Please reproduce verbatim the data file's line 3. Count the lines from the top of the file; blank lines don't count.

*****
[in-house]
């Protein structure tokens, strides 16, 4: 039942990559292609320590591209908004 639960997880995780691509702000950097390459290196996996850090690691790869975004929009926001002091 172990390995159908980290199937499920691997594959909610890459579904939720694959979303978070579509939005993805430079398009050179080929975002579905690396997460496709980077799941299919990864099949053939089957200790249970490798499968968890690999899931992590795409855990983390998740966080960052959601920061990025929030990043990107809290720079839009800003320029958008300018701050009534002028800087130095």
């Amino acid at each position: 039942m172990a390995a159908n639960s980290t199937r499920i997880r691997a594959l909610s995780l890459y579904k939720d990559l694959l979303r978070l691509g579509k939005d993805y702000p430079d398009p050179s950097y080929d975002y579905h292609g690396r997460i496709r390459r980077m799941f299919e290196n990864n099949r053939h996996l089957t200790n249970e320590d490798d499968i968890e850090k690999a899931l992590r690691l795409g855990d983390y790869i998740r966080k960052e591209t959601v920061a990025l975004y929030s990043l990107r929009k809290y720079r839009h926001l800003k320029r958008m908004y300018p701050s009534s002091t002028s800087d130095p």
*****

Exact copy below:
């Amino acid at each position: 039942m172990a390995a159908n639960s980290t199937r499920i997880r691997a594959l909610s995780l890459y579904k939720d990559l694959l979303r978070l691509g579509k939005d993805y702000p430079d398009p050179s950097y080929d975002y579905h292609g690396r997460i496709r390459r980077m799941f299919e290196n990864n099949r053939h996996l089957t200790n249970e320590d490798d499968i968890e850090k690999a899931l992590r690691l795409g855990d983390y790869i998740r966080k960052e591209t959601v920061a990025l975004y929030s990043l990107r929009k809290y720079r839009h926001l800003k320029r958008m908004y300018p701050s009534s002091t002028s800087d130095p």